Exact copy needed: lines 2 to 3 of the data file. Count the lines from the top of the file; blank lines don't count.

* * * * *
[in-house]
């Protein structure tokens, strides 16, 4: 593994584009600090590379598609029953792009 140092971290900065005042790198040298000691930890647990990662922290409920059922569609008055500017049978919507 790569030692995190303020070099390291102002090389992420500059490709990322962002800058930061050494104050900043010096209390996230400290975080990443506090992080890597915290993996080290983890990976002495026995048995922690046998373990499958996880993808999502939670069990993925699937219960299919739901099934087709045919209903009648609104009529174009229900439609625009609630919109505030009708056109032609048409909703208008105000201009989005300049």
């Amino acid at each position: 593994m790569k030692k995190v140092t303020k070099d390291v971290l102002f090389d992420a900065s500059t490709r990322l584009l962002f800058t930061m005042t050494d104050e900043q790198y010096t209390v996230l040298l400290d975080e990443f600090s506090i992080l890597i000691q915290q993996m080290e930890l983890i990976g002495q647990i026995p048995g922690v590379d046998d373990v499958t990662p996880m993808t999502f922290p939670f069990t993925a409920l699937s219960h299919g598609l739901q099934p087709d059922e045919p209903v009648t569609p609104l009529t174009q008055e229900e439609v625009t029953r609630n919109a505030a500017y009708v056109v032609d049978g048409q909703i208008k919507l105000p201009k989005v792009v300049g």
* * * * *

């Protein structure tokens, strides 16, 4: 593994584009600090590379598609029953792009 140092971290900065005042790198040298000691930890647990990662922290409920059922569609008055500017049978919507 790569030692995190303020070099390291102002090389992420500059490709990322962002800058930061050494104050900043010096209390996230400290975080990443506090992080890597915290993996080290983890990976002495026995048995922690046998373990499958996880993808999502939670069990993925699937219960299919739901099934087709045919209903009648609104009529174009229900439609625009609630919109505030009708056109032609048409909703208008105000201009989005300049």
């Amino acid at each position: 593994m790569k030692k995190v140092t303020k070099d390291v971290l102002f090389d992420a900065s500059t490709r990322l584009l962002f800058t930061m005042t050494d104050e900043q790198y010096t209390v996230l040298l400290d975080e990443f600090s506090i992080l890597i000691q915290q993996m080290e930890l983890i990976g002495q647990i026995p048995g922690v590379d046998d373990v499958t990662p996880m993808t999502f922290p939670f069990t993925a409920l699937s219960h299919g598609l739901q099934p087709d059922e045919p209903v009648t569609p609104l009529t174009q008055e229900e439609v625009t029953r609630n919109a505030a500017y009708v056109v032609d049978g048409q909703i208008k919507l105000p201009k989005v792009v300049g």